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How Ethical Is Cyber Warfare?

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Cyber warfare offers both nagging difficulties that complicate existing ethical warfare standards and exciting opportunities to improve how warfare is carried out. Decision makers charged with the authority to carry out acts of cyber warfare must understand the technical limitations of the offensive and defensive components of cyber warfare.

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With the Bush doctrine, the U.S. seeks to expand the triggers for war -- and this could backfire spectacularly. For instance, Iran reports contemplating a preemptive attack on the U.S. and Israel, because it believes that one or both will attack Iran first. Because intentions between nations are easy to misread, especially between radically different cultures and during an election year, it could very well be that the U.S. and Israel are merely posturing as a gambit to pressure Iran to open its nuclear program to international inspection. However, if Iran were to attack first, it would seem hypocritical for the U.S .to complain, since the U.S. already endorsed the same policy of first strike. How we justify and prosecute a war matters. For instance, the last U.S. presidency proposed a doctrine of preventive or preemptive war, known as the "Bush doctrine," which asked, if a nation knows it will be attacked, why wait for the damage to be done before it retaliates? But this policy breaks from the just-war tradition, which historically gives moral permission for a nation to enter war only in self-defense. This tradition says that waging war -- a terrible evil that is to be avoided when possible -- requires a nation to have the righteous reason of protecting itself from further unprovoked attacks

It is unclear how discriminatory cyberwarfare can be. If victims use fixed Internet addresses for their key infrastructure systems, and these could be found by an adversary, then they could be targeted precisely. However, victims are unlikely to be so cooperative. Therefore, effective cyberattacks need to search for targets and spread the attack, but as with biological viruses, this creates the risk of spreading to noncombatants: while noncombatants might not be targeted, there are also no safeguards to help avoid them. The Stuxnet worm in 2010 was intended to target Iranian nuclear processing facilities, but it spread far beyond intended targets. Although its damage was highly constrained, its quick, broad infection through vulnerabilities in the Microsoft Windows operating system was noticed and required upgrades to antivirus software worldwide, incurring a cost to nearly everyone. The worm also inspired clever ideas for new exploits currently being used, another cost to everyone. Arguably, then, Stuxnet did incur some collateral damage.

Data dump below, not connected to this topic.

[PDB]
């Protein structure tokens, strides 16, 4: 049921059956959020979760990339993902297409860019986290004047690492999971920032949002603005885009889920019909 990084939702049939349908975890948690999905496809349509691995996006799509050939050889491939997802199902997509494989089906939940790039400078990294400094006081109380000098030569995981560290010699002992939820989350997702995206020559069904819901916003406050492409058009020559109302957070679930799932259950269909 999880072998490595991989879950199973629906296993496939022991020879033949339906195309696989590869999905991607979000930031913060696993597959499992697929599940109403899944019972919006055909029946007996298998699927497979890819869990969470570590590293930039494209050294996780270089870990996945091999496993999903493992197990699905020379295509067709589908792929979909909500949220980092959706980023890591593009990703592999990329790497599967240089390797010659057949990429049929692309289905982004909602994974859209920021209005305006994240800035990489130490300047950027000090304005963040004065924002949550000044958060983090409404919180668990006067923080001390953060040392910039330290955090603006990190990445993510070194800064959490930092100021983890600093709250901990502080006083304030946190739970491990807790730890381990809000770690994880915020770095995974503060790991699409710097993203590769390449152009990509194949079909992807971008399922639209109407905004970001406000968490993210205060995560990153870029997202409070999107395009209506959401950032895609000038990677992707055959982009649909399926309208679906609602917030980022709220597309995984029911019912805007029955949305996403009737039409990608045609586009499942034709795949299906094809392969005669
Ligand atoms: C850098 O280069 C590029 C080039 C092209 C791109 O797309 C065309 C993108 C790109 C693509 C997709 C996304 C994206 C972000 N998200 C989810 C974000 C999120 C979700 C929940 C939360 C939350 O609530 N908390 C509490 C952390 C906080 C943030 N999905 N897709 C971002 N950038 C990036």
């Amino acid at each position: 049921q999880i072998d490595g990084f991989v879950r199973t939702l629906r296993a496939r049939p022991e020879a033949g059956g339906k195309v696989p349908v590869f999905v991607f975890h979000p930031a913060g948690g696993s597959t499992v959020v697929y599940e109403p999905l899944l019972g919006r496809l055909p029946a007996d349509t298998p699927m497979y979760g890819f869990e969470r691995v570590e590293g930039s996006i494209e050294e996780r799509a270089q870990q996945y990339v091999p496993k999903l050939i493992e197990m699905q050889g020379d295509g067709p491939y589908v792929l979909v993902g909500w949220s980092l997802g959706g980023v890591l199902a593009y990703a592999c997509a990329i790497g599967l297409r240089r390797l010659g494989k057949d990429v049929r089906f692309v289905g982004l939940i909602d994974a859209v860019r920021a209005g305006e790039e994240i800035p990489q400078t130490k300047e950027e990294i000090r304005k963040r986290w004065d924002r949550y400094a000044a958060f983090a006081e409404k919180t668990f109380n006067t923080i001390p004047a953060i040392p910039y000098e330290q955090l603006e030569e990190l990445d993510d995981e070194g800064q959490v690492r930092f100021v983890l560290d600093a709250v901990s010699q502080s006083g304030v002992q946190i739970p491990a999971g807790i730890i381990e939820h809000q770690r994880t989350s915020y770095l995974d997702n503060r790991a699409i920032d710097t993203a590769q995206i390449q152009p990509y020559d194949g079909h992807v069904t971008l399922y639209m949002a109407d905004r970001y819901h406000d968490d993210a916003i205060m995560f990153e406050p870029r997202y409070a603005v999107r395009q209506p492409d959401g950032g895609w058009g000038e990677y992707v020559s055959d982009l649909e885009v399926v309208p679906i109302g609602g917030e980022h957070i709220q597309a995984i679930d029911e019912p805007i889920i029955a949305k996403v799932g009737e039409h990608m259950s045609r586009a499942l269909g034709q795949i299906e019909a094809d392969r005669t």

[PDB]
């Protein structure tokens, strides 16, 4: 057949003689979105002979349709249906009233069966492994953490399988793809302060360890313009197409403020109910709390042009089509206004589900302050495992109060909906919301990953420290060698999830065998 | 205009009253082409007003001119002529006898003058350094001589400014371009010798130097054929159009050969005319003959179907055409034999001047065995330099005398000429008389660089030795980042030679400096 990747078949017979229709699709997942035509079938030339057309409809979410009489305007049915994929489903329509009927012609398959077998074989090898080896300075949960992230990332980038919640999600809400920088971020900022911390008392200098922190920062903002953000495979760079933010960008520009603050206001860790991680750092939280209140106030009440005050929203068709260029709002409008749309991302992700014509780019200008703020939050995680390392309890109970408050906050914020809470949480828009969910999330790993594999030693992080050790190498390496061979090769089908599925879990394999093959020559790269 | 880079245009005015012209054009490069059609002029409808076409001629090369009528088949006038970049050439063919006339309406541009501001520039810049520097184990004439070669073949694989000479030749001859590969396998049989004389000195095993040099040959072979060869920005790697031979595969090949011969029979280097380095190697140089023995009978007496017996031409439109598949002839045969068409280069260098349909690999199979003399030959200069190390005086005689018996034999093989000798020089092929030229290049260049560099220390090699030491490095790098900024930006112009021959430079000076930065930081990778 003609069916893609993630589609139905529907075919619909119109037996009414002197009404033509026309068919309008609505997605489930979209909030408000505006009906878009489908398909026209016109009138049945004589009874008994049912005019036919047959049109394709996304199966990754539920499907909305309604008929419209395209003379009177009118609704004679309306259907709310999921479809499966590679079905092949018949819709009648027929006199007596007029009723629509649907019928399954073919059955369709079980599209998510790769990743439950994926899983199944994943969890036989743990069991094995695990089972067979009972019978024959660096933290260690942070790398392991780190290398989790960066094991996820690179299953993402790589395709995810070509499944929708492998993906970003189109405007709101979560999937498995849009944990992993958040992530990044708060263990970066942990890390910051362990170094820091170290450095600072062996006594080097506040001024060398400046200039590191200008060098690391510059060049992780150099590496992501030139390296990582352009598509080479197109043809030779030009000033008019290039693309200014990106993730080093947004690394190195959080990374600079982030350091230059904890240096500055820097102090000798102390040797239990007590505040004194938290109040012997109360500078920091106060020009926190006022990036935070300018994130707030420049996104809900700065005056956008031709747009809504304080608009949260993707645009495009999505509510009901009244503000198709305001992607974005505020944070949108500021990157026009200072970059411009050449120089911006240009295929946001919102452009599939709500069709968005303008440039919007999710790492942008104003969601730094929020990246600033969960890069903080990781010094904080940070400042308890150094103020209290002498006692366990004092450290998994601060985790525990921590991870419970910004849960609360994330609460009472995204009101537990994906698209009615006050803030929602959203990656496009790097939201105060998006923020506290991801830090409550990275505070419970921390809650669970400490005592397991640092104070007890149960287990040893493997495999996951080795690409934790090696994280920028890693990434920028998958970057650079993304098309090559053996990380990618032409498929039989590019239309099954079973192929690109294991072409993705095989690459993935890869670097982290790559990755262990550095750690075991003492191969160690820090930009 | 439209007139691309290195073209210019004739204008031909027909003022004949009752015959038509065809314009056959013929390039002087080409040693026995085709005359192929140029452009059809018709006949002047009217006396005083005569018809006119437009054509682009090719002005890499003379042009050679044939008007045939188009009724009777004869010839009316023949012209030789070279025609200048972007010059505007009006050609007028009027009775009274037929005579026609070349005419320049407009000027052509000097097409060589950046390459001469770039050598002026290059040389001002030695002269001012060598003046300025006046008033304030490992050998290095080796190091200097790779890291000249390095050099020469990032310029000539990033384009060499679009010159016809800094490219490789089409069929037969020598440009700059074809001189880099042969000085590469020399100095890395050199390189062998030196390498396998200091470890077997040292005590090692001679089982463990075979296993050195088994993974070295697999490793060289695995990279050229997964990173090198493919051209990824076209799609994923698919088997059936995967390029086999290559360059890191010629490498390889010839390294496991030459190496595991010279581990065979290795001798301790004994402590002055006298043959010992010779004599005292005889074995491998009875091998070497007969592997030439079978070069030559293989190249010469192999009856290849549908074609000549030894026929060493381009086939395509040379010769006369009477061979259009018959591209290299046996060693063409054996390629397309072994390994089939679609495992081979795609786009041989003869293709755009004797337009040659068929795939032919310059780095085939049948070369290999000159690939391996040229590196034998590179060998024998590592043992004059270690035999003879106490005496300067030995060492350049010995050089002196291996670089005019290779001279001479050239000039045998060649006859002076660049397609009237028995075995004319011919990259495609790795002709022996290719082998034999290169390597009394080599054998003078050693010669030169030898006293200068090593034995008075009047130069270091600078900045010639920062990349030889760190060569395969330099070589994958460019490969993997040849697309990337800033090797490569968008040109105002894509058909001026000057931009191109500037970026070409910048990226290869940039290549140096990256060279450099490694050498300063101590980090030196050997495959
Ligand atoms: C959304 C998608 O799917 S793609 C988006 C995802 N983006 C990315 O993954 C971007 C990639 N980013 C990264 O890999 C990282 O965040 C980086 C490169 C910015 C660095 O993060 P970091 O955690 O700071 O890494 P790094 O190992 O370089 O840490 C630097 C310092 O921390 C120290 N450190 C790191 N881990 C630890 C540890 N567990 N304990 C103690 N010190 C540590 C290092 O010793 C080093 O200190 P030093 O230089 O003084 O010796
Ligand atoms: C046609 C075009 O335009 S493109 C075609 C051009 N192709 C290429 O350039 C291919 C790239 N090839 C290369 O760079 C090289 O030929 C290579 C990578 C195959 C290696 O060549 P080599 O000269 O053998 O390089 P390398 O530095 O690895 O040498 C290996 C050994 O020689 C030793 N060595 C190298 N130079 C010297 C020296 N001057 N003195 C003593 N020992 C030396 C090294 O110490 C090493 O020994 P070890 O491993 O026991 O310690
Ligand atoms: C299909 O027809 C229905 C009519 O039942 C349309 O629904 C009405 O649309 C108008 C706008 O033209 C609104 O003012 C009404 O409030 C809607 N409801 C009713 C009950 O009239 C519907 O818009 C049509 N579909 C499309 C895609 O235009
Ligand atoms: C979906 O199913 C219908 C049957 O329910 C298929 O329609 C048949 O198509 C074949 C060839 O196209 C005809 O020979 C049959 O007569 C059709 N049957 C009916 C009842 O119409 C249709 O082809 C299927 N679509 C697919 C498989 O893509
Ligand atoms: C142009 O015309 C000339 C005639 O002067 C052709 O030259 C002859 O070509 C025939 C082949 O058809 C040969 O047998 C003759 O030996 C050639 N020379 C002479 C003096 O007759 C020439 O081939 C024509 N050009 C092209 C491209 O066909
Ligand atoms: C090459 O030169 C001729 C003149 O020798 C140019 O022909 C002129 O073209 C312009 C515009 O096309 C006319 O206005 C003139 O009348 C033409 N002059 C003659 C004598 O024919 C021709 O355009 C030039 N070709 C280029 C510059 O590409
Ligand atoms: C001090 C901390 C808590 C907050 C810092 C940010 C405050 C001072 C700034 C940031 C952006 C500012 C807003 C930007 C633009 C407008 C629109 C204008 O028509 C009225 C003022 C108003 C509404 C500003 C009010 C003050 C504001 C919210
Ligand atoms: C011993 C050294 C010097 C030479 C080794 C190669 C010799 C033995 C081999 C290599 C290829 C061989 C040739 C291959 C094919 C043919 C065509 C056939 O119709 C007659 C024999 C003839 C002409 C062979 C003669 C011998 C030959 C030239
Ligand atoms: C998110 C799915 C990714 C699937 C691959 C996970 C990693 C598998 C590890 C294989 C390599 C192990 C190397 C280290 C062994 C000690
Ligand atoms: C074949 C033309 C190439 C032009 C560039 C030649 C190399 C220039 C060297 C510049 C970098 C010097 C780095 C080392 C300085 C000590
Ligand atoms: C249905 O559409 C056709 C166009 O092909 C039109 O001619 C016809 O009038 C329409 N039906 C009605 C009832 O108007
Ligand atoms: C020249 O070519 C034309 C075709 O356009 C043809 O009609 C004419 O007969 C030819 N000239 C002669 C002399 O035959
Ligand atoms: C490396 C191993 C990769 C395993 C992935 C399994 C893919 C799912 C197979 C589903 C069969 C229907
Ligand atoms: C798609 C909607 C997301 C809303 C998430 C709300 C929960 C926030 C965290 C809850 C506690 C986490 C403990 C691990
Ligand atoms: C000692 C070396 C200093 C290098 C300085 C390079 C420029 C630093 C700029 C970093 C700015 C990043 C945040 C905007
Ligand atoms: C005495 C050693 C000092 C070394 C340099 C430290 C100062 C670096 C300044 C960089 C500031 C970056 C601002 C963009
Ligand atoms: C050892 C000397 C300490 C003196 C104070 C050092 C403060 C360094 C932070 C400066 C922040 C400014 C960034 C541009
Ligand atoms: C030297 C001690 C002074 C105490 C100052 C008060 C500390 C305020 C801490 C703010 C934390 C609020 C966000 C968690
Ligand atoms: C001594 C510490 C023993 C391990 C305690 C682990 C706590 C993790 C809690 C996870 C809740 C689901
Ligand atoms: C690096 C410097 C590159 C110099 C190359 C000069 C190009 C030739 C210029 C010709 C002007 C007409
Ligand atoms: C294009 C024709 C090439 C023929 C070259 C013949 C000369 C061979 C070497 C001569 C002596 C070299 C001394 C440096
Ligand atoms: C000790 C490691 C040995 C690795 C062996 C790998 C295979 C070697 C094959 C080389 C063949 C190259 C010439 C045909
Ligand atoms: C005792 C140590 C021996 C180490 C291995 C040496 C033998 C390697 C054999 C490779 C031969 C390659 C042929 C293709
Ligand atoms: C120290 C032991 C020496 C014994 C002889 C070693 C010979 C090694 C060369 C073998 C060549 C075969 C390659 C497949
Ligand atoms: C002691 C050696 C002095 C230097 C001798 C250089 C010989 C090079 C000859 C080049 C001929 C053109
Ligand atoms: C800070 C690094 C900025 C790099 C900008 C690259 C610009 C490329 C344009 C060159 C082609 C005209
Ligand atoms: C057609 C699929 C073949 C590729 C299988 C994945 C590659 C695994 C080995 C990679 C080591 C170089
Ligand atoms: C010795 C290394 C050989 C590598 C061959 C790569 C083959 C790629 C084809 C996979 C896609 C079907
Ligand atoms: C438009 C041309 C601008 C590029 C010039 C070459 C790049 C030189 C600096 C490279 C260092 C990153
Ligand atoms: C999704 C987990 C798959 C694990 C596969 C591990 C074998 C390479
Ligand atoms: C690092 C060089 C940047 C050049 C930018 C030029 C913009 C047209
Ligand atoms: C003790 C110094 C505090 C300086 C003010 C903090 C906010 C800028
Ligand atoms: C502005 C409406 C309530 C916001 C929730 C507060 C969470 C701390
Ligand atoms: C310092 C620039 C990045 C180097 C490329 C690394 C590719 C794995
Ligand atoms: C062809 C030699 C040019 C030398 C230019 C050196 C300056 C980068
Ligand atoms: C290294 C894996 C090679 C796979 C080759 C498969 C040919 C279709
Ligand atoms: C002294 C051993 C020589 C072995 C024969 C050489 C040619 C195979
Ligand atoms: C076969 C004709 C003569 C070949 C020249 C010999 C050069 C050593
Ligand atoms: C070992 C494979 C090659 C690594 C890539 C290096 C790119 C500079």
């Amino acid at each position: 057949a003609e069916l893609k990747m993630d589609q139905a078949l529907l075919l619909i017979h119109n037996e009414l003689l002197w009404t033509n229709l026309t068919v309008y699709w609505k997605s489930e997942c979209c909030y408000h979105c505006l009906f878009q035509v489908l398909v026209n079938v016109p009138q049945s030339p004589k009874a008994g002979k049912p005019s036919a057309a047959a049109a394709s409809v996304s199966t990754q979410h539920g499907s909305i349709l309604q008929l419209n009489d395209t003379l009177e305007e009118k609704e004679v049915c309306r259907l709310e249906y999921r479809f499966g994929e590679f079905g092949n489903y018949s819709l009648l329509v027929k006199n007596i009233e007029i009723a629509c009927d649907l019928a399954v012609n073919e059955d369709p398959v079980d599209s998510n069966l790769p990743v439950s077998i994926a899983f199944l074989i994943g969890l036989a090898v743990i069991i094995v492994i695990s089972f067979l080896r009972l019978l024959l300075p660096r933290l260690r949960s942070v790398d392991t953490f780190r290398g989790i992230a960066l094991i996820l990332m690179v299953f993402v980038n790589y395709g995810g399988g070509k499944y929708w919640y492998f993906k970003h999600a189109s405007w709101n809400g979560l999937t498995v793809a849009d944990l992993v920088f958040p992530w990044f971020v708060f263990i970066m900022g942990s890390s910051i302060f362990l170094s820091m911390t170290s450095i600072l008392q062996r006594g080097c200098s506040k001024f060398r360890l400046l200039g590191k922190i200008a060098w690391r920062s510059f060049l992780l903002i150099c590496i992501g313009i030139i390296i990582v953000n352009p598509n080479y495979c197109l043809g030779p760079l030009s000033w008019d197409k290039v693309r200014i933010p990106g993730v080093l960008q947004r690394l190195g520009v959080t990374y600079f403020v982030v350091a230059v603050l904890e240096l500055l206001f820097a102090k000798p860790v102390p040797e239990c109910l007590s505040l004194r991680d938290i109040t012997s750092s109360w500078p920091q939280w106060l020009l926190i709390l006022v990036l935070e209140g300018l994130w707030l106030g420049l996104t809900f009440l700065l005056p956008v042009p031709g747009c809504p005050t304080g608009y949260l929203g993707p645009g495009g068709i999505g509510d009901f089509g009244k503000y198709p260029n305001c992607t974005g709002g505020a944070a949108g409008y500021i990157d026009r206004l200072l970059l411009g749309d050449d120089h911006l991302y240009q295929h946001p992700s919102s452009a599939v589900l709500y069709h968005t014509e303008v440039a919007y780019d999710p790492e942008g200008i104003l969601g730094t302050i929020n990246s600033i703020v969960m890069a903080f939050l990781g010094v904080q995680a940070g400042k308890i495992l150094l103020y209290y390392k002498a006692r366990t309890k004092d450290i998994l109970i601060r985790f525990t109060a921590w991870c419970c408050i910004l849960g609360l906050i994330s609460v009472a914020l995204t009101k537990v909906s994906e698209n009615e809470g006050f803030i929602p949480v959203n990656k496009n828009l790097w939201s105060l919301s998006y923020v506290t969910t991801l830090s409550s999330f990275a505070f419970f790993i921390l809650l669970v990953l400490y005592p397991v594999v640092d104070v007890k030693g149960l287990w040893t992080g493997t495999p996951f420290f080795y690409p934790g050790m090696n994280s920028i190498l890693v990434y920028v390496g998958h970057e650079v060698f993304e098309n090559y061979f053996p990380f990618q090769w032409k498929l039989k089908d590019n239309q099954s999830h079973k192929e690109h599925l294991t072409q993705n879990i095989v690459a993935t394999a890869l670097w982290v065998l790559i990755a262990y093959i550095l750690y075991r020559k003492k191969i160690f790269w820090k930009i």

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Cyber-perfidy does not incentivize attacking civilians in the way that conventional perfidy does

Hence cyberattacks -- even those resulting in bodily harm -- do not threaten to undermine obeisance to the convention of civilian immunity in the way that illicit perfidy in the context of conventional war does. Roff does not address this important disanalogy between the two kinds of perfidy. Properly addressed, the disanalogy suggests the following conclusion: cyberwarfare necessarily involves perfidy but it is not morally as bad as the illicit perfidy in conventional warfare since the latter but not the former undermines civilians' immunity. Seumas Miller's 'Cyberattacks and "Dirty Hands": Cyberwar, Cybercrime, or Covert Political Action?' distinguishes in detail between cyberwar, cyberterrorism, cybercrime, cyberespionage, and what he calls 'covert political cyberaction' -- a species of covert political action. He argues that a plurality of inter-state cyberattacks are best understood not as acts of war or as criminal acts, but as a species of covert political action. He gives a preliminary ethical analysis of covert political cyberaction by arguing that it is understood as a species of 'dirty hands' action -- conduct that infringes a right in order to avert a sufficiently worse state of affairs. Note though that if Roff is right (in the previous article) that certain kinds of cyberattacks necessarily involve perfidy, it might be harder than Miller suggests to justify covert political cyberattacks. He also argues, though, that a retrospective and prospect form of the principle of reciprocity -- which permits one party to commit a verboten act if an adversary has committed it -- can be a justifying principle for covert political cyberattacks despite the fact that the principle is not justifying in its application to conventional warfare. The result is that there can be moral justifications for covert political cyberattacks other than that of self- or other-defense (Jeff McMahan, 2009).

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In brief, it has also been my working assumption that fully understanding moral constraints on warfare requires understanding certain conclusions from game theory and working them into more traditional moral thinking about war

To date, there is virtually no effort in this, more mathematical and logical, direction.

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Jeff McMahan Killing in War, Oxford: Clarendon Press, 2009, p. 215. See also Tadros, Victor 'Orwell's Battle with Brittain: Vicarious Liability for Unjust Aggression', Philosophy and Public Affairs 42 (2014), 42-77.

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